Armen Alchian died this morning at age 98. He taught me microeconomics my first quarter at UCLA, in the fall of 1972. At the time, he was 58 and in his prime. That was the most demanding economics course I ever took in my life and, not unrelated, the course I learned the most from. I have an obituary ready to go that I sent to the Wall Street Journal and so I’ll be brief here for now. If you want to know more about the importance of his work, read my bio of him in The Concise Encyclopedia of Economics and read Fred McChesney’s Econlib piece on him. In Fred’s piece, by the way, Fred notes that Alchian was one of the first practitioners of the “event study” that financial economists have found so useful.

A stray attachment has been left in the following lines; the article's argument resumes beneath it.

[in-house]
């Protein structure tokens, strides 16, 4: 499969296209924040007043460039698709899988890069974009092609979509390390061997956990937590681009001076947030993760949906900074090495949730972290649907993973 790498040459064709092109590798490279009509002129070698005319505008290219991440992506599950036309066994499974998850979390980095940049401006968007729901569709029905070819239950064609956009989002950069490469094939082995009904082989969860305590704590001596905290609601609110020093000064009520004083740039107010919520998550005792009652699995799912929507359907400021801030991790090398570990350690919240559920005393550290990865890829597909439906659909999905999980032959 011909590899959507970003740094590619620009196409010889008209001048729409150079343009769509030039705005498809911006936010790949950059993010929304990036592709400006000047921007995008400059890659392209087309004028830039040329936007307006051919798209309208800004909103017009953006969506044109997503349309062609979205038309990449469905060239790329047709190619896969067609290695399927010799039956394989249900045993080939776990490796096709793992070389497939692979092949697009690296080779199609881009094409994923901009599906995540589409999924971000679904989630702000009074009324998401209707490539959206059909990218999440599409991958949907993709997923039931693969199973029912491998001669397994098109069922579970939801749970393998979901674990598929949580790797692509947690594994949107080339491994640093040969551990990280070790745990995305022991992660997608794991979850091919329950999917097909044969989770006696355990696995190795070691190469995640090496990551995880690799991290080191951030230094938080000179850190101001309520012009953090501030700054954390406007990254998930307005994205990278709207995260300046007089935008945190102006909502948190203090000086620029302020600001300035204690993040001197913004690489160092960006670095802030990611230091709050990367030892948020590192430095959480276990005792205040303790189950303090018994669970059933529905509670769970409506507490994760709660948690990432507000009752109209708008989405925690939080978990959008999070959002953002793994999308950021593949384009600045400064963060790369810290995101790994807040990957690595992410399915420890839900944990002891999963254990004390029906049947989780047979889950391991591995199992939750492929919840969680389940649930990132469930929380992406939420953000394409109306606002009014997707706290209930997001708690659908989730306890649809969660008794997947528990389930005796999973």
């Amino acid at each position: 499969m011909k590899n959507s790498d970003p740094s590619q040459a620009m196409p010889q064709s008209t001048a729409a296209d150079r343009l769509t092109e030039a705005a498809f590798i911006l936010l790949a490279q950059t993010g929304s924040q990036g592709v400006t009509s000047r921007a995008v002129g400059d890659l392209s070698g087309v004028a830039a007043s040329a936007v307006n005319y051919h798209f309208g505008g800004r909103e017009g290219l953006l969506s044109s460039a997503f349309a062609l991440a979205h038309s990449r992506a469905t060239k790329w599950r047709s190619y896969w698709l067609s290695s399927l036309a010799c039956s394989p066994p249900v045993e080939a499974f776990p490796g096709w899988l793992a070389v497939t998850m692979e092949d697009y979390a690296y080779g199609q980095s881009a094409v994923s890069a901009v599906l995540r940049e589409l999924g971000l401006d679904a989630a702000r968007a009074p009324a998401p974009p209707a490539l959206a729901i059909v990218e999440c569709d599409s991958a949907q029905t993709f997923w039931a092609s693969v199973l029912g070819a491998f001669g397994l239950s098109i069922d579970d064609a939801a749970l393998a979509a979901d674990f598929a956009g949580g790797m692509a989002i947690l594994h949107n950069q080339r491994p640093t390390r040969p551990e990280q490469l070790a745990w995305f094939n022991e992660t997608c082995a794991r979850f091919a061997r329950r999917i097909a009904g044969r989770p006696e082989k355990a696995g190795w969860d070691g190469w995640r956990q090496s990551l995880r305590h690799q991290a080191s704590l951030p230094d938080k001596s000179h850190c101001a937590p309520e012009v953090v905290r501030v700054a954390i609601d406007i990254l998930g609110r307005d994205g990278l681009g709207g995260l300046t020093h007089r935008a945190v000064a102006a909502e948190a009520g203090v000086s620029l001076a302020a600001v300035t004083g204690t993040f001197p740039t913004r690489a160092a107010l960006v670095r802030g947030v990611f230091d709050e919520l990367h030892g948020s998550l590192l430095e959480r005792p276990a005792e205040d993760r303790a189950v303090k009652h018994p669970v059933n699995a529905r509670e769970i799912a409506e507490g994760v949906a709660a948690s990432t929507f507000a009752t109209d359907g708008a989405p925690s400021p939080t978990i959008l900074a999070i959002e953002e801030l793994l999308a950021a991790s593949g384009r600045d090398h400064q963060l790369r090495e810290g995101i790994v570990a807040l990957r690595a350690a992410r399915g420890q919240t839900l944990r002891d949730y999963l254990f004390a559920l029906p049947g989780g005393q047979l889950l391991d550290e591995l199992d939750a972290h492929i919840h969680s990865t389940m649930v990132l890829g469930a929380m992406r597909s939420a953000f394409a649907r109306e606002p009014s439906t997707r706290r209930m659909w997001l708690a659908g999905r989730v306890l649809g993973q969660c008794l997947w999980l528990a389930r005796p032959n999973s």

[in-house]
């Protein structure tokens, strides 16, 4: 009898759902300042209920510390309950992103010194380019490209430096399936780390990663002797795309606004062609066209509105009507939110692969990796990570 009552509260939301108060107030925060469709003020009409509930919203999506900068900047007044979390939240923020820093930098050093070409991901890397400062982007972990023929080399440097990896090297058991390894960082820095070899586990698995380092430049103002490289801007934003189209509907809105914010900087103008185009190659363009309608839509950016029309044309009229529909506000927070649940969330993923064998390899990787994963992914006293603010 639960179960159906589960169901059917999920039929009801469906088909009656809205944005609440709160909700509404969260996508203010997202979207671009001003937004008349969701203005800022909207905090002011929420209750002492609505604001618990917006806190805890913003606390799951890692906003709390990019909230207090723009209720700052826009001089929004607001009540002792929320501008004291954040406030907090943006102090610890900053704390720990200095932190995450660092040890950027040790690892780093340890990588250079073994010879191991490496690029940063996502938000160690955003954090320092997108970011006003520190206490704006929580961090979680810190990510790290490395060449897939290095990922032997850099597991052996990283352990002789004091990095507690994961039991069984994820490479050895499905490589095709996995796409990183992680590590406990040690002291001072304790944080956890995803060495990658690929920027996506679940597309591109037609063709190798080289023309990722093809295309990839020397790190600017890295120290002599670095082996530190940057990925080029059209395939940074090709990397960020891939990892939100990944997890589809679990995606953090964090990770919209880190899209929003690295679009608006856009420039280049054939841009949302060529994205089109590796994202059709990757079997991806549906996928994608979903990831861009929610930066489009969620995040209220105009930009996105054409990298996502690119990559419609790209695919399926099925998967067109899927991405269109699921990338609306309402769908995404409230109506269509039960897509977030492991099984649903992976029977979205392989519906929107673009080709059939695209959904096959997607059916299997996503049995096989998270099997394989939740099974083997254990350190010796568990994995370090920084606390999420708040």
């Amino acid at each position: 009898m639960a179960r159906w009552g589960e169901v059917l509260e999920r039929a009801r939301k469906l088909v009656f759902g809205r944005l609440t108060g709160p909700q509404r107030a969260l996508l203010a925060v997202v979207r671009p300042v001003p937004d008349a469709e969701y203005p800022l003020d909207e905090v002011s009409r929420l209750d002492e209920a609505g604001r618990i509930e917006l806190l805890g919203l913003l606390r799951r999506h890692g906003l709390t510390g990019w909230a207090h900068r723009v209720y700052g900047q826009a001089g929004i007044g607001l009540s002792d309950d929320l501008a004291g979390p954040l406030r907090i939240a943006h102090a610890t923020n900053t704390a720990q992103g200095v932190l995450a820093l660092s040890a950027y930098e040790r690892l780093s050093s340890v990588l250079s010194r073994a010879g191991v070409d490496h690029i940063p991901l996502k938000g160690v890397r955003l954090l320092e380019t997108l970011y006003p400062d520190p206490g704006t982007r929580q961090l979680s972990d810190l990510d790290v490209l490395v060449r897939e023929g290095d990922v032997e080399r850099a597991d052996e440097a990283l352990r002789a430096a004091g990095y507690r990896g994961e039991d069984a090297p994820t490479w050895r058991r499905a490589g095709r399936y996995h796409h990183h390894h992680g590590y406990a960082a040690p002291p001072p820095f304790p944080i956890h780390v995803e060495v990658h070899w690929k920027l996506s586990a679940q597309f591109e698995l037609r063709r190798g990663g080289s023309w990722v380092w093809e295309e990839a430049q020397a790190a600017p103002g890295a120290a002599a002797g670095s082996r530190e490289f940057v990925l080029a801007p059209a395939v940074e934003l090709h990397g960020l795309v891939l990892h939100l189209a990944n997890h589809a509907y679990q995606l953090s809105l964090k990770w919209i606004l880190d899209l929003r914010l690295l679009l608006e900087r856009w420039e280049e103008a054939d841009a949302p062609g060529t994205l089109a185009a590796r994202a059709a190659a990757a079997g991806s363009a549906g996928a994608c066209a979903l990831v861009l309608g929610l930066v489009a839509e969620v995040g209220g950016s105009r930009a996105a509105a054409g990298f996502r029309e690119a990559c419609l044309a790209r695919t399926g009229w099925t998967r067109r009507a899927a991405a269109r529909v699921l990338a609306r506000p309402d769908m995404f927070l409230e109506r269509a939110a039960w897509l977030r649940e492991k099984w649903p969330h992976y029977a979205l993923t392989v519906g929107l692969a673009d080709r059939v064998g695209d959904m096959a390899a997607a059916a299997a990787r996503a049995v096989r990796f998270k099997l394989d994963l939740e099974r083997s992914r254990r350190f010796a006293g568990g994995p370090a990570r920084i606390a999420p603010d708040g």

Also, Armen wrote the piece on property rights for the Encyclopedia.

UPDATE: Bob Higgs’s tribute to Armen.